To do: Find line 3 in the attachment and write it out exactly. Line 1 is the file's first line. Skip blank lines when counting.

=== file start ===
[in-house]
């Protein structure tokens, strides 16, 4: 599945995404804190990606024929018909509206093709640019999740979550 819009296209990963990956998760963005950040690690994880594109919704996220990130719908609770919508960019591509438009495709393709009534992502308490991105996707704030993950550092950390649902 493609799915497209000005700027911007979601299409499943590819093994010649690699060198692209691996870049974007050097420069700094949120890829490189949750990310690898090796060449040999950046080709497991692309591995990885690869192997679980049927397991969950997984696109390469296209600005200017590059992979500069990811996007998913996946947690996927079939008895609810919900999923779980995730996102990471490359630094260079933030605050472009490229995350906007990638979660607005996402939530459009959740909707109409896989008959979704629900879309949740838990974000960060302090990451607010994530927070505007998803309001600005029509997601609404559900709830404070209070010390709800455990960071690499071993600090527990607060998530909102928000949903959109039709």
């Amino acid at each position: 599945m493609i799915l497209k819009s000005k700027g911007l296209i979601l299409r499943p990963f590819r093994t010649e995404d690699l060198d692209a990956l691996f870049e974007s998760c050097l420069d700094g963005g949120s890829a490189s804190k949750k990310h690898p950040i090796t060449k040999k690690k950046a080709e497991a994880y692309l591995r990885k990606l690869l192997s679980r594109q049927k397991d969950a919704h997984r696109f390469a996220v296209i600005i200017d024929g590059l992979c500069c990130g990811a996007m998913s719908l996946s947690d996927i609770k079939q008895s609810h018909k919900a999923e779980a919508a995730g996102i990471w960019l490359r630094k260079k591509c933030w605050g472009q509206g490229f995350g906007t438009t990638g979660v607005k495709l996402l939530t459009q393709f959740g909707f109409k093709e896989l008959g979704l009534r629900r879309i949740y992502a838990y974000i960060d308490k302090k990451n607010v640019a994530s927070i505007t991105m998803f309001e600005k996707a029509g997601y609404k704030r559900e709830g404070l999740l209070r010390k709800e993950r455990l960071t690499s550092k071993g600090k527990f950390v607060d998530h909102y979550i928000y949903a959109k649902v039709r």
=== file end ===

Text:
């Amino acid at each position: 599945m493609i799915l497209k819009s000005k700027g911007l296209i979601l299409r499943p990963f590819r093994t010649e995404d690699l060198d692209a990956l691996f870049e974007s998760c050097l420069d700094g963005g949120s890829a490189s804190k949750k990310h690898p950040i090796t060449k040999k690690k950046a080709e497991a994880y692309l591995r990885k990606l690869l192997s679980r594109q049927k397991d969950a919704h997984r696109f390469a996220v296209i600005i200017d024929g590059l992979c500069c990130g990811a996007m998913s719908l996946s947690d996927i609770k079939q008895s609810h018909k919900a999923e779980a919508a995730g996102i990471w960019l490359r630094k260079k591509c933030w605050g472009q509206g490229f995350g906007t438009t990638g979660v607005k495709l996402l939530t459009q393709f959740g909707f109409k093709e896989l008959g979704l009534r629900r879309i949740y992502a838990y974000i960060d308490k302090k990451n607010v640019a994530s927070i505007t991105m998803f309001e600005k996707a029509g997601y609404k704030r559900e709830g404070l999740l209070r010390k709800e993950r455990l960071t690499s550092k071993g600090k527990f950390v607060d998530h909102y979550i928000y949903a959109k649902v039709r």